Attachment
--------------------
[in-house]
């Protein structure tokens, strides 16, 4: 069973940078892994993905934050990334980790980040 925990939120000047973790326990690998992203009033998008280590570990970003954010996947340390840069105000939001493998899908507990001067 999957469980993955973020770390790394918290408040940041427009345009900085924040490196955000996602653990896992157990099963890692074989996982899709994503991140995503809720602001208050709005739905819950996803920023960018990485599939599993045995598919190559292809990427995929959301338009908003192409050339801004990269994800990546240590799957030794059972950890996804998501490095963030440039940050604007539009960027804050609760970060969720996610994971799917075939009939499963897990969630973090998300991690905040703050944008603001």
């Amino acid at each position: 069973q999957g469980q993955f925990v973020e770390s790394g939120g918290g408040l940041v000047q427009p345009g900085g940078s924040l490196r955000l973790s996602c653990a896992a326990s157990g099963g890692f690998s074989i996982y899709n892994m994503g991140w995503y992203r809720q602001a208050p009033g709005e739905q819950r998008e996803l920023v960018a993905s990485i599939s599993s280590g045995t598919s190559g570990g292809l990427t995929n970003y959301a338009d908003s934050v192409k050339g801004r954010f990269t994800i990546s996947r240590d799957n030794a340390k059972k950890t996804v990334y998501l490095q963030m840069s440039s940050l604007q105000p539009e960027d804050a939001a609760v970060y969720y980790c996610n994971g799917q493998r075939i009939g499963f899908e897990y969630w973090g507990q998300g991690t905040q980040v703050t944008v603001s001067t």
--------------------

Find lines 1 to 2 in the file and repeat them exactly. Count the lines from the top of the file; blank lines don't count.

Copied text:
[in-house]
């Protein structure tokens, strides 16, 4: 069973940078892994993905934050990334980790980040 925990939120000047973790326990690998992203009033998008280590570990970003954010996947340390840069105000939001493998899908507990001067 999957469980993955973020770390790394918290408040940041427009345009900085924040490196955000996602653990896992157990099963890692074989996982899709994503991140995503809720602001208050709005739905819950996803920023960018990485599939599993045995598919190559292809990427995929959301338009908003192409050339801004990269994800990546240590799957030794059972950890996804998501490095963030440039940050604007539009960027804050609760970060969720996610994971799917075939009939499963897990969630973090998300991690905040703050944008603001």